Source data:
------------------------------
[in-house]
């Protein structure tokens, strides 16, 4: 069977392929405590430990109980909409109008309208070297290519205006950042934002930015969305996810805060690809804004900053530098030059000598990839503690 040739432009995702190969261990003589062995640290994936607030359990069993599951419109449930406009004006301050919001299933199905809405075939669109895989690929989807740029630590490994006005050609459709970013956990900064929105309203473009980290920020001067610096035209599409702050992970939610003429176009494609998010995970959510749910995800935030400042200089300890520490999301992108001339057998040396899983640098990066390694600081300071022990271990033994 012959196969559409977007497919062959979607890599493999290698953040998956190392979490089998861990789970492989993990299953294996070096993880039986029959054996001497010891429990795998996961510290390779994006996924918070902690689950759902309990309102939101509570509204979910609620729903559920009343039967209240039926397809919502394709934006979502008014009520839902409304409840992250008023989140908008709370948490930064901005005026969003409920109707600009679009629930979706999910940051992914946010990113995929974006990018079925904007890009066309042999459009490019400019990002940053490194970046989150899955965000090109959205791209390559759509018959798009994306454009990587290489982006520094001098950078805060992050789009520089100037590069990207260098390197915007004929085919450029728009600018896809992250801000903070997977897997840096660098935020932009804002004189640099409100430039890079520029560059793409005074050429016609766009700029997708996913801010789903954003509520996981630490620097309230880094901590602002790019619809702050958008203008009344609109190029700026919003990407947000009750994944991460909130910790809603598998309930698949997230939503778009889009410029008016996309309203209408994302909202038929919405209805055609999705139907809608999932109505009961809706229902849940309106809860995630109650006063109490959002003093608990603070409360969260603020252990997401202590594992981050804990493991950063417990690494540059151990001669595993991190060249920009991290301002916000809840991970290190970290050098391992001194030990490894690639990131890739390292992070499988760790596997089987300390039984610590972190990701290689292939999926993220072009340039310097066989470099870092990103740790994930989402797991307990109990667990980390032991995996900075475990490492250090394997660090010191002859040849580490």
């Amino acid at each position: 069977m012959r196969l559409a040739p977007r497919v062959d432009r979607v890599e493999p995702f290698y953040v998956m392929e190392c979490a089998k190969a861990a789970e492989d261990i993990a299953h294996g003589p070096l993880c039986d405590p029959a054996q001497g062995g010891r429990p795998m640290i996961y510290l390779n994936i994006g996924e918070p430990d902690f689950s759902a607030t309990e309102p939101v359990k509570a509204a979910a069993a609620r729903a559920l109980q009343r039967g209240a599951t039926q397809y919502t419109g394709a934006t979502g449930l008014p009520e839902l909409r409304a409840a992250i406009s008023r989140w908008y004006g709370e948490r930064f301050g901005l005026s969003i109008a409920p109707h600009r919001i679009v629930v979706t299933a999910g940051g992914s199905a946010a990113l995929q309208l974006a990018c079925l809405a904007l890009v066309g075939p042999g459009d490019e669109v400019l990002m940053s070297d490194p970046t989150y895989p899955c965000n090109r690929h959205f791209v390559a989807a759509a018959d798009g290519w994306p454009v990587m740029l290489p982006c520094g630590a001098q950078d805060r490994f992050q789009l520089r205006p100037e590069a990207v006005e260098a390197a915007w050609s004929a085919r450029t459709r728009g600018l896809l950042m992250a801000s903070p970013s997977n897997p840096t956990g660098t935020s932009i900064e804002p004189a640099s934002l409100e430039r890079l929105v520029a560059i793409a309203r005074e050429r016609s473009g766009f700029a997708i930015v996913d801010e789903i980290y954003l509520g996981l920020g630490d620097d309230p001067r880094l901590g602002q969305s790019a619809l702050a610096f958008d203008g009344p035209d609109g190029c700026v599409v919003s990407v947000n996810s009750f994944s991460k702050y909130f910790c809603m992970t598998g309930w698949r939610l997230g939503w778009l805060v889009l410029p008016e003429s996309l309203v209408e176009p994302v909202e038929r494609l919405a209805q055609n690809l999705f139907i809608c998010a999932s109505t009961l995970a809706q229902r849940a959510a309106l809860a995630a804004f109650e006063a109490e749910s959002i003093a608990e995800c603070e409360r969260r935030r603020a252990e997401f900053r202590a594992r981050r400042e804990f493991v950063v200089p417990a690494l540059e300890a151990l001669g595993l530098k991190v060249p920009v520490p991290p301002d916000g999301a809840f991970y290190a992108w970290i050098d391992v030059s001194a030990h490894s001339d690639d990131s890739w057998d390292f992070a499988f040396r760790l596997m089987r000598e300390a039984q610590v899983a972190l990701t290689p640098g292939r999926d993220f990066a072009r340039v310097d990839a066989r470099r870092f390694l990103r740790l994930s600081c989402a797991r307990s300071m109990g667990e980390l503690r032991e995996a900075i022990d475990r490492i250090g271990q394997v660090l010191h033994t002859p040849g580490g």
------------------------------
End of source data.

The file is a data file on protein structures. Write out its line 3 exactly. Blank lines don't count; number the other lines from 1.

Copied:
């Amino acid at each position: 069977m012959r196969l559409a040739p977007r497919v062959d432009r979607v890599e493999p995702f290698y953040v998956m392929e190392c979490a089998k190969a861990a789970e492989d261990i993990a299953h294996g003589p070096l993880c039986d405590p029959a054996q001497g062995g010891r429990p795998m640290i996961y510290l390779n994936i994006g996924e918070p430990d902690f689950s759902a607030t309990e309102p939101v359990k509570a509204a979910a069993a609620r729903a559920l109980q009343r039967g209240a599951t039926q397809y919502t419109g394709a934006t979502g449930l008014p009520e839902l909409r409304a409840a992250i406009s008023r989140w908008y004006g709370e948490r930064f301050g901005l005026s969003i109008a409920p109707h600009r919001i679009v629930v979706t299933a999910g940051g992914s199905a946010a990113l995929q309208l974006a990018c079925l809405a904007l890009v066309g075939p042999g459009d490019e669109v400019l990002m940053s070297d490194p970046t989150y895989p899955c965000n090109r690929h959205f791209v390559a989807a759509a018959d798009g290519w994306p454009v990587m740029l290489p982006c520094g630590a001098q950078d805060r490994f992050q789009l520089r205006p100037e590069a990207v006005e260098a390197a915007w050609s004929a085919r450029t459709r728009g600018l896809l950042m992250a801000s903070p970013s997977n897997p840096t956990g660098t935020s932009i900064e804002p004189a640099s934002l409100e430039r890079l929105v520029a560059i793409a309203r005074e050429r016609s473009g766009f700029a997708i930015v996913d801010e789903i980290y954003l509520g996981l920020g630490d620097d309230p001067r880094l901590g602002q969305s790019a619809l702050a610096f958008d203008g009344p035209d609109g190029c700026v599409v919003s990407v947000n996810s009750f994944s991460k702050y909130f910790c809603m992970t598998g309930w698949r939610l997230g939503w778009l805060v889009l410029p008016e003429s996309l309203v209408e176009p994302v909202e038929r494609l919405a209805q055609n690809l999705f139907i809608c998010a999932s109505t009961l995970a809706q229902r849940a959510a309106l809860a995630a804004f109650e006063a109490e749910s959002i003093a608990e995800c603070e409360r969260r935030r603020a252990e997401f900053r202590a594992r981050r400042e804990f493991v950063v200089p417990a690494l540059e300890a151990l001669g595993l530098k991190v060249p920009v520490p991290p301002d916000g999301a809840f991970y290190a992108w970290i050098d391992v030059s001194a030990h490894s001339d690639d990131s890739w057998d390292f992070a499988f040396r760790l596997m089987r000598e300390a039984q610590v899983a972190l990701t290689p640098g292939r999926d993220f990066a072009r340039v310097d990839a066989r470099r870092f390694l990103r740790l994930s600081c989402a797991r307990s300071m109990g667990e980390l503690r032991e995996a900075i022990d475990r490492i250090g271990q394997v660090l010191h033994t002859p040849g580490g």